Ilse was born in the Dutch East Indies on the island of Java, where her Dutch parents managed a tea and rubber plantation. From an early age her parents encouraged her to be involved and actively engaged in life learning and healthy living.

When the Japanese invaded the Dutch East Indies during World War II, Ilse and her family were imprisoned for more than 3 and a half years and she was deprived of a proper youth and food, etc. Her dad and brother were segregated and sent to separate camps. The family was re-united after the war and evacuated by the Red Cross to Perth, Western Australia.

Ilse then had the opportunity to learn English, finish her high school education and pursued a career as a Professional Nurse specializing in Orthopedics, Midwifery and Cardiology. Ilse tries to live every day of her life and makes every effort not to waste any aspect of it. She loves being involved in physical fitness and believes in preventative medicine, which helps to keep a positive attitude. She also enjoys being a role model for other seniors and serves as a council member for the residents at The Dunfield.

Since the age of 55, Ilse has been involved as a committee member and has also been a participant in the Local, Provincial and Canada Amateur Senior Games of Ontario, competing in Tennis, Table-Tennis and Swimming. She is an amateur Gold Medalist in these sports.

Ilse was invited in June 2011 to represent Canada is swimming in the US and World Games being hosted by Mr. and Mrs. George Bush in Houston, Texas. Since it turned out to be at the Masters level we only brought back one silver medal and two ribbons. It was a wonderful experience.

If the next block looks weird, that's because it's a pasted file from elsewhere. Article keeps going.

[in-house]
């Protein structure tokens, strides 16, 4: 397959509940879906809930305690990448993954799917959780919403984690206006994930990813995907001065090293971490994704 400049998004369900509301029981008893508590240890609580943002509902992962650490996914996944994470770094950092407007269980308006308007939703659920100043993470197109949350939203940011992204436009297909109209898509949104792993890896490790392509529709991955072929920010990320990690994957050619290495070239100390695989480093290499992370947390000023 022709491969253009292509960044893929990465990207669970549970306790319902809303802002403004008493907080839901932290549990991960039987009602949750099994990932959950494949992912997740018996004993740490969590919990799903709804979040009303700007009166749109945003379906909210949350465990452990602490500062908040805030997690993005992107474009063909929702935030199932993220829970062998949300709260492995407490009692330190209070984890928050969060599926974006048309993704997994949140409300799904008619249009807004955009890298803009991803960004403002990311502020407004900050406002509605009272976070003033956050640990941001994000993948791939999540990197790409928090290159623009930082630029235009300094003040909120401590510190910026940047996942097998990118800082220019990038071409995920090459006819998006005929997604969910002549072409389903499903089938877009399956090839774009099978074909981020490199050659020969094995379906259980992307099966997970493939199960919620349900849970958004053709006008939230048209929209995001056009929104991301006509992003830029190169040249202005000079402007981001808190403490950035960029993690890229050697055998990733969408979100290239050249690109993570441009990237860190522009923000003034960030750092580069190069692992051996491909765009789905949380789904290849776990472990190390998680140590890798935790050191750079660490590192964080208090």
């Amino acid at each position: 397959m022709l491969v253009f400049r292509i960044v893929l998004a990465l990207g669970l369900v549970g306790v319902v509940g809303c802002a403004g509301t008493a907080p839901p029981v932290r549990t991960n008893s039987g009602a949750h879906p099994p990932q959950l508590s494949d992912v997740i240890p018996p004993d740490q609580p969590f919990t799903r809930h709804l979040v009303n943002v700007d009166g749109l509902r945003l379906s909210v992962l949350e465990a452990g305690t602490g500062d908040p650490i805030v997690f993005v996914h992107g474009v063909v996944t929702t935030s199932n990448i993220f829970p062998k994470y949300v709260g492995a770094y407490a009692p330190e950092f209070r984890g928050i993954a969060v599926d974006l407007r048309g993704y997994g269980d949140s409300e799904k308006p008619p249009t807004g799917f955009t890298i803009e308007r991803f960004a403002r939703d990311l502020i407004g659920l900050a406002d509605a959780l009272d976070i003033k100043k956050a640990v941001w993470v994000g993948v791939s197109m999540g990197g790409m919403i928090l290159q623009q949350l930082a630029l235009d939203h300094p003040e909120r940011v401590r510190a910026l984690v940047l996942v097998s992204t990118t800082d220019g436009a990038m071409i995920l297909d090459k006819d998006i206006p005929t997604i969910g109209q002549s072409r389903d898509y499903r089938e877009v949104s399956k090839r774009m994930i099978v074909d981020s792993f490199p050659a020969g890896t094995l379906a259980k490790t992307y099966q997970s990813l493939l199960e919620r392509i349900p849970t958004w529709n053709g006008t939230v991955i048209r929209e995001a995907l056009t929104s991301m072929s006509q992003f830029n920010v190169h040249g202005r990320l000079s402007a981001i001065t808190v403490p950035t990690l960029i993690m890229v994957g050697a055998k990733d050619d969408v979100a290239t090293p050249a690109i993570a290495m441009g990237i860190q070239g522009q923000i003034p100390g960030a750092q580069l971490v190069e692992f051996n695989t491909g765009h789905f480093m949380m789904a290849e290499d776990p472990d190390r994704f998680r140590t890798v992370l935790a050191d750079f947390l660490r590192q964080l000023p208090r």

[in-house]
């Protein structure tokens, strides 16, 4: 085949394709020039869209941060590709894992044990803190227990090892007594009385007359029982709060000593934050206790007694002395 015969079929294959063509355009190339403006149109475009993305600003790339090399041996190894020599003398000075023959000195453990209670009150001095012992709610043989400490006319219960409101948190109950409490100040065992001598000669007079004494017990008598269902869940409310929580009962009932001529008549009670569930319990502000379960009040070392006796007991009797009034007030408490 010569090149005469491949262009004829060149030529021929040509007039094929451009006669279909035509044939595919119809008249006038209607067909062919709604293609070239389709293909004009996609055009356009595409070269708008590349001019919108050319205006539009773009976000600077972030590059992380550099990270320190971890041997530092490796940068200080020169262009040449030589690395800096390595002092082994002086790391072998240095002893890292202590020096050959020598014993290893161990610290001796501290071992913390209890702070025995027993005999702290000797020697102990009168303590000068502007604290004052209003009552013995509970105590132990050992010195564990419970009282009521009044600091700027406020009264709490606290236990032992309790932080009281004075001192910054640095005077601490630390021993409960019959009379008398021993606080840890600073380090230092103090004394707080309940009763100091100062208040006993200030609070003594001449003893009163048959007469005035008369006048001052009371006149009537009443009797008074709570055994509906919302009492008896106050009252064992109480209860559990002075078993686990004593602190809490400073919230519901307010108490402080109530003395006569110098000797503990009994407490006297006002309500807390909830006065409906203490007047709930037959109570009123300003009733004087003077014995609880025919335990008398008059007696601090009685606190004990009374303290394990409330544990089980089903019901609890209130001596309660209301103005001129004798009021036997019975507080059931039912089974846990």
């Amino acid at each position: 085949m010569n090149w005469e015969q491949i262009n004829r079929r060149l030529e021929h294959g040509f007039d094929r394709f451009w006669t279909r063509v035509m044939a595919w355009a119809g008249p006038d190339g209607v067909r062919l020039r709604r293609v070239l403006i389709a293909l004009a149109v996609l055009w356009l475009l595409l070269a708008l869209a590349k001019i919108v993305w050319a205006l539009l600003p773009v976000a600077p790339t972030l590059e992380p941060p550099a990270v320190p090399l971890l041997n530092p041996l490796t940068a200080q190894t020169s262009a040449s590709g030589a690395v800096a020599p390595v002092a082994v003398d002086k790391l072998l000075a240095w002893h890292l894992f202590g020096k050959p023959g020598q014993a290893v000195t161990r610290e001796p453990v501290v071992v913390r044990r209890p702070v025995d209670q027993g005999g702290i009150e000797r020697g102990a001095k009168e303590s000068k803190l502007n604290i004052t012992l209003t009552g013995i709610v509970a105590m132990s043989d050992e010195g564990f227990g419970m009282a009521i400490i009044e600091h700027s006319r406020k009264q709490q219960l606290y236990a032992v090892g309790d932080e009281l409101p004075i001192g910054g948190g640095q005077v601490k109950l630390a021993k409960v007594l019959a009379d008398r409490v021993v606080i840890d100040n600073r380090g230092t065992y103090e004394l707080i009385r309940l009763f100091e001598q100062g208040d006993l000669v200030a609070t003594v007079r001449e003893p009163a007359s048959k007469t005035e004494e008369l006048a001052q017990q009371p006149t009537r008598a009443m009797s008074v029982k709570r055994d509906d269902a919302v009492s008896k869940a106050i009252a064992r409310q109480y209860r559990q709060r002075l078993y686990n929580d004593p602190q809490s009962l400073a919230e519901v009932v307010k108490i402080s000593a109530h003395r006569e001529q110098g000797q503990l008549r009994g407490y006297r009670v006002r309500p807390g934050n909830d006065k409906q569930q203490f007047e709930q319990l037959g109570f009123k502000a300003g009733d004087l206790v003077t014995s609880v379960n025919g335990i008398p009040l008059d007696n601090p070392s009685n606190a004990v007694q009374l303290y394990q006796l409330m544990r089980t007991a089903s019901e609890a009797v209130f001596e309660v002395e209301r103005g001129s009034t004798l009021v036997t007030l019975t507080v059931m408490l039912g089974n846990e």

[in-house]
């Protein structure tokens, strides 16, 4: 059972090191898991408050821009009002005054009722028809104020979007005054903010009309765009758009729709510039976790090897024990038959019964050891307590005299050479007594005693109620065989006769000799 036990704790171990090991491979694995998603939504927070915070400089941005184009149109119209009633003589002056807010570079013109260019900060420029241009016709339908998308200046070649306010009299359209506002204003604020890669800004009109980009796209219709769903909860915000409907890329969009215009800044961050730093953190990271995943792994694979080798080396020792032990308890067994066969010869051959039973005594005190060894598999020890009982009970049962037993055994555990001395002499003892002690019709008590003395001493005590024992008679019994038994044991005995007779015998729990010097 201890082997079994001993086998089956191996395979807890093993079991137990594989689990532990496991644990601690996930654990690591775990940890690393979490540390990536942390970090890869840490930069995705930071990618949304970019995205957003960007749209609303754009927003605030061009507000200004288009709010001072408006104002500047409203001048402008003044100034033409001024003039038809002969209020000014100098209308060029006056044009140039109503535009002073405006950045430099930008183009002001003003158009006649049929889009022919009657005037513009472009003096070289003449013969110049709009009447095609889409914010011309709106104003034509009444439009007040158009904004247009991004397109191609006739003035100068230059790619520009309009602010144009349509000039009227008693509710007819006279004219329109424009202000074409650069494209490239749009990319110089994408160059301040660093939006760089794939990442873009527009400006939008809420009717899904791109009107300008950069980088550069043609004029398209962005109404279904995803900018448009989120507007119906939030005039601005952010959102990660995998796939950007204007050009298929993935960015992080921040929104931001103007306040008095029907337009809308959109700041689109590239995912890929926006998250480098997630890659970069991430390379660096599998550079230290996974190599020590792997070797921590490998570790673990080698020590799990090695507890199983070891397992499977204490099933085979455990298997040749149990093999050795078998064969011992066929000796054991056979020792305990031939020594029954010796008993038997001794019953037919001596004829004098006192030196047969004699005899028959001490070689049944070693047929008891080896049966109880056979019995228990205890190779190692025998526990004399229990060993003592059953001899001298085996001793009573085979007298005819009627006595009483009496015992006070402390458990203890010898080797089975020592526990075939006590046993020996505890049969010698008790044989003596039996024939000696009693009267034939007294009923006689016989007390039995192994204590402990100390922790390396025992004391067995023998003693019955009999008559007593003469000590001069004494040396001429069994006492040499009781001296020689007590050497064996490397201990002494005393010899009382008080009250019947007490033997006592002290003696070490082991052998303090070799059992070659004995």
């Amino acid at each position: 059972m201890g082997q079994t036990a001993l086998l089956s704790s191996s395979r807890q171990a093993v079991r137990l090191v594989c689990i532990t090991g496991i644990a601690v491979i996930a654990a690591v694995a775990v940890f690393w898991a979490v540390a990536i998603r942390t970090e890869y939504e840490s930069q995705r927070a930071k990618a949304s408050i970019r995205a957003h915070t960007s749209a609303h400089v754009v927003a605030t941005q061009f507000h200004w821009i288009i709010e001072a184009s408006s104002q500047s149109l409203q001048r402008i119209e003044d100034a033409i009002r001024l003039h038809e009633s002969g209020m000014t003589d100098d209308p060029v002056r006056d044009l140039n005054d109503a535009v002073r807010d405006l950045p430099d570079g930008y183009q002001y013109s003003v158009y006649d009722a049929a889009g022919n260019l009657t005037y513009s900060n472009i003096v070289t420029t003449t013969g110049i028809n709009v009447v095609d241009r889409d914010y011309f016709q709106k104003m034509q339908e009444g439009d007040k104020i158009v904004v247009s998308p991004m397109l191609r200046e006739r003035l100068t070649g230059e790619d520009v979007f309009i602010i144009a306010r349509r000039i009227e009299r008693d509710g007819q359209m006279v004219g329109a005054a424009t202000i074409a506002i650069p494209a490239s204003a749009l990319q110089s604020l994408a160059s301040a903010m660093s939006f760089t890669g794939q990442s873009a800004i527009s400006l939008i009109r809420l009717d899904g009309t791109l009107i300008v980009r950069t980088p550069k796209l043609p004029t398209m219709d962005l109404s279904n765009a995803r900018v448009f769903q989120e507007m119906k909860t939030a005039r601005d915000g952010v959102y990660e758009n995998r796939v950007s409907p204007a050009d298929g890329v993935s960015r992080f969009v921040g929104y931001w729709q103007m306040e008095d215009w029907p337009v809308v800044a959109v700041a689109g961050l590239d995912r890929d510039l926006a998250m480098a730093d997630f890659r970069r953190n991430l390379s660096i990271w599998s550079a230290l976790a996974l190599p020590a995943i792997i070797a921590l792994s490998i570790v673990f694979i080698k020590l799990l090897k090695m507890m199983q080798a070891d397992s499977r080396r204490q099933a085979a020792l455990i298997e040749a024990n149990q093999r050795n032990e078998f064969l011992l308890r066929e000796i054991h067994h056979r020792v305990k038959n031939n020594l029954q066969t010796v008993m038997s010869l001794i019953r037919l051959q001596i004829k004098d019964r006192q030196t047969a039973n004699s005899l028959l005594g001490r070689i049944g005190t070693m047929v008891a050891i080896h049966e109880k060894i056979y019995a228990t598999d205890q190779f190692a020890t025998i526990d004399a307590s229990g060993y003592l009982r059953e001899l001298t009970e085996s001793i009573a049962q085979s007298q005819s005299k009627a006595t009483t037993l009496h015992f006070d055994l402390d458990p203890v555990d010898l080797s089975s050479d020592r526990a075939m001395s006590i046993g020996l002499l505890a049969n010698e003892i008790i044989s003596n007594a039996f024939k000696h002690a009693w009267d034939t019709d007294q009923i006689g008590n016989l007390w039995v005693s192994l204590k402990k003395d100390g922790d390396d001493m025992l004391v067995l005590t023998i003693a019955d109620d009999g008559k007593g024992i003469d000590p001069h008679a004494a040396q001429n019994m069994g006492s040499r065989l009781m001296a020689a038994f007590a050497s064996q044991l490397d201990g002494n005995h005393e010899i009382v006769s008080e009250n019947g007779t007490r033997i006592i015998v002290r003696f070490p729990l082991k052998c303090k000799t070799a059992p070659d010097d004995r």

You can Ilse at The Dunfield encouraging residents to get active and participate no matter what their level of fitness or current ability is in both active and sedentary events.

Dr. Shaul graduated from the University of Toronto Faculty of Medicine in 1947. He specialized in Obstetrics and Gynecology. He was an Associate Professor of Obstetrics/Gynecology and Psychiatry and was the Founding Director of the Human Sexuality Clinic in the Faculty of Medicine at the University of Toronto. Dr. Shaul was the recipient of the W.T. Aikins Award for Excellence in Teaching and Course Development. He has been on various radio call in and talk shows on both the CBC Radio and CFRB 1010. His shows opened the dialogue on human sexuality. The show "Keeping in Touch" was one of the more popular of its time.

Known for his high energy and passion for excellence, he was able to combine both his private practice and love for teaching at the University of Toronto Faculty of Medicine.

His love of photography started at the age of eight. He has travelled extensively and photographed many interesting subjects. His photographs have been on exhibit in galleries in Toronto and were included in a Trans Canada exhibit by The Art Gallery of Ontario that was subsequently published as a book called "Exposure".

Dr. Shaul remembers his first art lesson at The Art Gallery of Toronto at the age of six... he still enjoys painting today.

Dr. Shaul is an extraordinary active individual that inspires us by example. He enjoys making new friends and introducing them to his lifelong friends. He weaves them together like the paint on his canvas, creating a unique impression wherever he goes.

Grete emigrated from Denmark to Canada over 50 years ago. Always open to adventure, Grete adopts a positive life learning philosophy which enables her to remain healthy, vibrant and active.

She enjoys meeting new people and goes out of her way to surround herself with active, positive people who share her passion for trying new things. Her love for adventure has taken her to many interesting places including St. Petersburg Russia and the Berlin Wall long before they became popular tourist areas.

Grete joined a high energy line dancing troupe and travelled with them extensively for over 17 years. Grete keeps fit by attending several forms of daily fitness offered at The Dunfield including Egyptian Belly Dancing. Grete has fond memories of her life as a Torontonian including being at Maple Leaf Gardens the night the Leafs won the Stanley Cup in 1967.